“Where do you get your inspiration these days?”
This question was put to me and several other designers at a function recently. Magazines have truthfully lost some of their flair in recent years, what with the wealth of online options. Pinterest was brought up as a source, but my colleague was fishing for something fresh. The other designers and I seems to lack freshness when put on the spot. Now I think I have my answer. While both Pinterest and magazines (the slim Contract magazine getting more of my attention than the gorgeous and much fatter Interior Design) do play a role I think there’s been something even more ingrained in my psyche.
I get my inspiration on “field trips.” At one time, when I was in school and studying abroad that meant literal field trips. My Danish Institute of Study Abroad program was huge on visiting the sites of great architecture and seeing it for yourself. Even more so; they were huge on not just taking your own pictures and seeing the places with your own eyes, but drawing it for yourself. What I learned that summer and what I took away from that program changed the way I have approached design since. (I would highly recommend the program to any students). When I returned home I spent extra time to visit places related to my projects and get my feet and hands on the ground. There was a time (still in school and the year or so immediately after) where a staple of my purse was a small sketchbook.
My “field trips” now are more the spontaneous finds in my daily (and not so daily) travels. Today I don’t carry a notebook everywhere and sketch my observations, but I do have a smartphone. When I scroll through my pictures there I have a strange assortment of pictures that often include no people whatsoever. Photos of porcelain tiles, of building columns, of flower arrangements, of a cool combination of colors, of murals, of hotel room bathrooms and dozens of other things that make me happy to look at, remind me of ideas and help shape my latest projects. So I suggest to you to use your phone, not only for selfies and food shots, but to record the details of places as they inspire you.
Something New for New Years
Green and sustainability has become an increasingly important concept to design, especially since the US Green Building Council and its LEED (Leadership in Energy & Environmental Design) certification system has become so prevalent. Like the “Three R’s” (Reduce, Reuse and Recycle) that many of us grew up on, this system encourages the innovation of sustainable and green practices in buildings. Extra points are also available for dreaming up new ways to do it! This credentialing system has been adopted by various Federal and State jurisdictions as minimum requirements for new buildings under their purview; a forward-thinking practice. There are other similar rating systems you might run across and all incorporate incentives for reuse of previously developed land, parts of old building, re-manufactured products, reclaimed wood and a variety of other “Three R’s” related stuff.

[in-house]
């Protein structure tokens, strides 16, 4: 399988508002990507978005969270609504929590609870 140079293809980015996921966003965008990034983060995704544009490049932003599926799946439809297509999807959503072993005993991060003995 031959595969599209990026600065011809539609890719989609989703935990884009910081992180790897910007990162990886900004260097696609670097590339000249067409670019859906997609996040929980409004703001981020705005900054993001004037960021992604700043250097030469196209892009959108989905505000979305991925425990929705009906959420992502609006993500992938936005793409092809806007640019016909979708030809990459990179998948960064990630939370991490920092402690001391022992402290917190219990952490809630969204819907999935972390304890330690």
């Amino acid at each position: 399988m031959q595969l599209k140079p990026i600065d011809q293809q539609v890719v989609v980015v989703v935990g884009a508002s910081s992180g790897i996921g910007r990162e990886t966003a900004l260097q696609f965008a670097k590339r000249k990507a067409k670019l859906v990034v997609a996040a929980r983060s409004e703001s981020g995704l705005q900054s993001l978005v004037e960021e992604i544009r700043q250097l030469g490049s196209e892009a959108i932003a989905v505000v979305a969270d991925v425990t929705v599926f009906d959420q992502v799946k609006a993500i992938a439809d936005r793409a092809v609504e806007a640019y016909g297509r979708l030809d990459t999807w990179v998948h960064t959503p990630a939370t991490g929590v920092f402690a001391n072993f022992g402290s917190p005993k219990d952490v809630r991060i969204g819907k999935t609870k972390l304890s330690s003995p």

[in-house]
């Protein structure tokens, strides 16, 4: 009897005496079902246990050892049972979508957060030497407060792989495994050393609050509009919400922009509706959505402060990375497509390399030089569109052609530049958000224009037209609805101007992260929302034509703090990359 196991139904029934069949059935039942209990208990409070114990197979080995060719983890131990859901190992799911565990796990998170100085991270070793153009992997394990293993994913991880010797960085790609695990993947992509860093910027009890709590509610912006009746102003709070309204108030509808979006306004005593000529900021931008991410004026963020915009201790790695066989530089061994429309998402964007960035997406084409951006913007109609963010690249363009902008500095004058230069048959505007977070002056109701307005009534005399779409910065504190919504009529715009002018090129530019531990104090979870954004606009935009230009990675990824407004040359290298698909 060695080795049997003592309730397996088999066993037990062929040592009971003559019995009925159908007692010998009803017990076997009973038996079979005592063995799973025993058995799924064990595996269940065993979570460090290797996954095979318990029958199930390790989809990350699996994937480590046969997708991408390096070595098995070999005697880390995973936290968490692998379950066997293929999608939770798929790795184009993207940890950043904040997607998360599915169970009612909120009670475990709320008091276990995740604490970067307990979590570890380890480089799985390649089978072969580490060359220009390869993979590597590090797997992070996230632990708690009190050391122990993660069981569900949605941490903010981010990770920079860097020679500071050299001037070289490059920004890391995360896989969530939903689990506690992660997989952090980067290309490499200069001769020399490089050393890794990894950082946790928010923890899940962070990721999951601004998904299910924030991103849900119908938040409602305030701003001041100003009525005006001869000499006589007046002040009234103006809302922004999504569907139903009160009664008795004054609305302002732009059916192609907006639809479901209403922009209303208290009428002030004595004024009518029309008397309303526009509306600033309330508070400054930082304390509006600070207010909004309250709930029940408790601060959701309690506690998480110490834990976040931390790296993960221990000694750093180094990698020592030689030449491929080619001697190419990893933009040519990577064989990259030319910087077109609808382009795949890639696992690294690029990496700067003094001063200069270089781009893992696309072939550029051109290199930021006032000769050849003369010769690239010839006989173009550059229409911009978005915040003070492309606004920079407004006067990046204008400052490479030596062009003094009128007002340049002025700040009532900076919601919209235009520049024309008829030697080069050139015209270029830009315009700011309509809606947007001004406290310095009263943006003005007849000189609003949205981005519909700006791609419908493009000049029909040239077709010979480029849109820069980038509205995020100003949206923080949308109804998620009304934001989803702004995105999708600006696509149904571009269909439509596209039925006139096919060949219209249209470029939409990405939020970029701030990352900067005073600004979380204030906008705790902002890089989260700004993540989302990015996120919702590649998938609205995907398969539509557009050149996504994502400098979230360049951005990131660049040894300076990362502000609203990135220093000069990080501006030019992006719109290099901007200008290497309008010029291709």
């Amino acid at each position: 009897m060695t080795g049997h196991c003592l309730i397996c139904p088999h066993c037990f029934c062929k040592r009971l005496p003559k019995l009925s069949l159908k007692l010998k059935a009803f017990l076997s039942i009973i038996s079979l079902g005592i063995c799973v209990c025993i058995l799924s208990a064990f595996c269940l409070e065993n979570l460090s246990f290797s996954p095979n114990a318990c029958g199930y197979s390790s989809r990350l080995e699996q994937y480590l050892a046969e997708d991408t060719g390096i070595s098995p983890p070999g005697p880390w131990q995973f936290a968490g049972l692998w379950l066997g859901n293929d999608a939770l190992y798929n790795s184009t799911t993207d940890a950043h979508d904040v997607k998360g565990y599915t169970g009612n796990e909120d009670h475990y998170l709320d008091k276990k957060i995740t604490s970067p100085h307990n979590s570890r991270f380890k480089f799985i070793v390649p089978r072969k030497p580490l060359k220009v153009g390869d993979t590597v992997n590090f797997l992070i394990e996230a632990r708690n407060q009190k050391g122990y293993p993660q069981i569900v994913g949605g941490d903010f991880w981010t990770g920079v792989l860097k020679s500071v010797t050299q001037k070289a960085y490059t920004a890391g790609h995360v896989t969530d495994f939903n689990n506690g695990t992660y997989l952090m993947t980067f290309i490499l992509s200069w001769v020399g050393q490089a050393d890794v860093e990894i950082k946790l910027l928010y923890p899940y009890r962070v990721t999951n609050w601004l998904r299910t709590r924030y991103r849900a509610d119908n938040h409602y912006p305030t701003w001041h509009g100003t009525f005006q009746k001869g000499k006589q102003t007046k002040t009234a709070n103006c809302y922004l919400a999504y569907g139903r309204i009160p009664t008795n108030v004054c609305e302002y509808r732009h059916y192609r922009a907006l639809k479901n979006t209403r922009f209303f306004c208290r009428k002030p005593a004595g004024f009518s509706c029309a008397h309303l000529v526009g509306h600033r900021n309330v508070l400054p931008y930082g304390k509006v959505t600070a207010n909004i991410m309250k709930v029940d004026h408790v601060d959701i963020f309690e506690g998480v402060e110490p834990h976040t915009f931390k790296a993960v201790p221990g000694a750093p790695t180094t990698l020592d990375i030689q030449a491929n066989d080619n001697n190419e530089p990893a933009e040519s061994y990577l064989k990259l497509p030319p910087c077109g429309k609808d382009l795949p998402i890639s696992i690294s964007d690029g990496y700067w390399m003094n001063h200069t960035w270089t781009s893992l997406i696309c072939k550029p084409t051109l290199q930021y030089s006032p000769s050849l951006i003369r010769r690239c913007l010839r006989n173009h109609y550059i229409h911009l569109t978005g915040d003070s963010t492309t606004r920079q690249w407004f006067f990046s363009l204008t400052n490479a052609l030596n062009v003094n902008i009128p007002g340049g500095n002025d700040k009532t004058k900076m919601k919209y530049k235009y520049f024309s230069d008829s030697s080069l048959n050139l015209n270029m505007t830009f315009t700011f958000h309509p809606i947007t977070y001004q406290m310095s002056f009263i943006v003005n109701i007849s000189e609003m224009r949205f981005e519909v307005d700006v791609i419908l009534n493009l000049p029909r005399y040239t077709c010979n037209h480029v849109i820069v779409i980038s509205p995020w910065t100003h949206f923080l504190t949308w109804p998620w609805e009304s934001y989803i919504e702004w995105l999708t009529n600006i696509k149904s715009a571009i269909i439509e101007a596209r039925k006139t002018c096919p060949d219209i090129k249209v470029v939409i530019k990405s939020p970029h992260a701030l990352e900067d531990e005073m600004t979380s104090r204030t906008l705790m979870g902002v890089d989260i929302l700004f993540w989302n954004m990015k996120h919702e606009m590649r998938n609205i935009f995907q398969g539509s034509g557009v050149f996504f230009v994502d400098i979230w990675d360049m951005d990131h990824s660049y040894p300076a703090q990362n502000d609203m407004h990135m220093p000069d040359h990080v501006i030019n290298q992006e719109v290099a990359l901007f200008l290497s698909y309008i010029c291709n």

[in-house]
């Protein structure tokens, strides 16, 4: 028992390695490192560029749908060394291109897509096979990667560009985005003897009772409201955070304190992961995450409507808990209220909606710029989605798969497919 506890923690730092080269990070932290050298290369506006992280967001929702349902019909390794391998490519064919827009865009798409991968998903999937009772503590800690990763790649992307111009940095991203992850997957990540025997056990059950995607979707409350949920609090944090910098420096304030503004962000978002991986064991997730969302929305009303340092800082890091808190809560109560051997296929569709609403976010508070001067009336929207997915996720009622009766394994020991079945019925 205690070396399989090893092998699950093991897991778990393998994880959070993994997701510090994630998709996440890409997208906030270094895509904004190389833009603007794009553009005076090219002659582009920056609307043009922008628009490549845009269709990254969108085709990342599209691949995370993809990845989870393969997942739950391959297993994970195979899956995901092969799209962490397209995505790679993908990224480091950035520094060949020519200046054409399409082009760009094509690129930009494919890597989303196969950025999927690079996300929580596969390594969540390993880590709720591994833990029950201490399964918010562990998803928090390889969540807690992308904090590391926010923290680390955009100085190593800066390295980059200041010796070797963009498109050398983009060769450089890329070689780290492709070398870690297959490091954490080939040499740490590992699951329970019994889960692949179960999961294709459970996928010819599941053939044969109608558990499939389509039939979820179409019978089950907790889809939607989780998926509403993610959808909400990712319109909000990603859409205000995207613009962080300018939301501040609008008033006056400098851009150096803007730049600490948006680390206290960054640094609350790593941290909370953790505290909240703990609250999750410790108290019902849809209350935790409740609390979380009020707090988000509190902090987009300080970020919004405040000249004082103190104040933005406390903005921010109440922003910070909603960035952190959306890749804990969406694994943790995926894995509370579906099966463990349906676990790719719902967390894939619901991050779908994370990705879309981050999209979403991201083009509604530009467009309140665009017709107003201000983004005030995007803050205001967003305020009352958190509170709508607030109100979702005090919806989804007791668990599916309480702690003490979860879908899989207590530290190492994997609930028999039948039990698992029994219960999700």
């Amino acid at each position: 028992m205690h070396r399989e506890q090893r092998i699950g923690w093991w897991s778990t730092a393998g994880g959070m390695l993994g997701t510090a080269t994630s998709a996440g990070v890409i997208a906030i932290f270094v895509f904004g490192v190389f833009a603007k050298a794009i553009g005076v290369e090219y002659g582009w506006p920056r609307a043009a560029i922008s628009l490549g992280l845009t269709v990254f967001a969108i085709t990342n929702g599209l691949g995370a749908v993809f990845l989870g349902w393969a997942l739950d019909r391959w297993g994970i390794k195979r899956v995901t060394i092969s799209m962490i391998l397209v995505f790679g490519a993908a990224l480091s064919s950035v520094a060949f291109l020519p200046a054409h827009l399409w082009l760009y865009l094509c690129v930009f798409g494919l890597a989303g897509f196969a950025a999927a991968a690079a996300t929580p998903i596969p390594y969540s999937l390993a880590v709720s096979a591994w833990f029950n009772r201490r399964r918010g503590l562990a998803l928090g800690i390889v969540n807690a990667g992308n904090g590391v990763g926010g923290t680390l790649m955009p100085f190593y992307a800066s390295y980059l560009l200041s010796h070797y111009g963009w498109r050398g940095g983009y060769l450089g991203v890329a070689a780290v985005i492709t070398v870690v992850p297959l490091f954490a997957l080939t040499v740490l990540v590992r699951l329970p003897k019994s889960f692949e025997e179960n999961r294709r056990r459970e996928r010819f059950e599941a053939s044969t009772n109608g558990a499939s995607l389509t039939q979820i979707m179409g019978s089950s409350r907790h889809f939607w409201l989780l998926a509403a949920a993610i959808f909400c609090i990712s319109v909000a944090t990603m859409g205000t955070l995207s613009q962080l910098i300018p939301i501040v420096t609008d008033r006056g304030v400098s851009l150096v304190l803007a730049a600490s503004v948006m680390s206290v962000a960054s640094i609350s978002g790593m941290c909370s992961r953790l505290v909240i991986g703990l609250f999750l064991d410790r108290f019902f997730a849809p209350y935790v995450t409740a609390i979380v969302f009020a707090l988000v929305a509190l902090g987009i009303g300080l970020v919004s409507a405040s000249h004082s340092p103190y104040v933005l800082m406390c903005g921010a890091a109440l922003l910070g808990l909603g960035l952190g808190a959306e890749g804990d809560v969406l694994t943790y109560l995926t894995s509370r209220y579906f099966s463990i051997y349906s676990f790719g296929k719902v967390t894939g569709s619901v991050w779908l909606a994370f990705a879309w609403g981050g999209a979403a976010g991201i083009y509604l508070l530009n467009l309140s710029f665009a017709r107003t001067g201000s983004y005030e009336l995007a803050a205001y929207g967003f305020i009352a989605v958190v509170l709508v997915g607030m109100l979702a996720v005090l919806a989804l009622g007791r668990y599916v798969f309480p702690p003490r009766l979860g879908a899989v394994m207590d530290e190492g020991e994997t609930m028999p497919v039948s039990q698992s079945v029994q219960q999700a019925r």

But today is January 2, so while I’m a proponent of the reclaimed wood and the reuse and repurposing movement, I want to point out the other side and the advantages of the New. There are times where reuse is just not always the best option and something new is needed in any space.
Reupholstering furniture, for example, is not an option that we often recommend to our clients. It sometimes is brought up by clients in an attempt to cut down on a budget, and the assumption is reusing a piece with a new fabric will be less than buying a whole new piece. This is sadly not true. Reupholstering an old piece is usually comparable to buying a new piece of furniture. Go ahead and feel good about buying new when it comes to sofa, loveseats and fully upholstered chairs.
New appliances and toilets are another good idea. Even the LEED systems agree; reusing an older toilet (particularly those from before 1994, as that was a major year for the minimum requirements of plumbing fixtures) isn’t worthwhile. These older fixture use more water per flush or more water per minute than their new counterparts. Since efficiency is definitely part of the game, these are items worth the investment. Much the same is true about new appliances. Every few years the energy efficiency improves and you can get more cleaning/cooling/heating for less power.
A fresh look is still, always a coat of paint or stain away. The newest lines of paints can also come with low or no VOCs to do away with the new paint smell (alas, stains and varnishes don’t really have this option) but get the look easy. Also, if you take a good look at a wall a few years old, it might be in need of some freshening in terms of filling some dents or sanding away old paint drips. With paint or stain, a little can go a long way.
So with those few pearls of “new” wisdom Happy New Year, from our family to yours!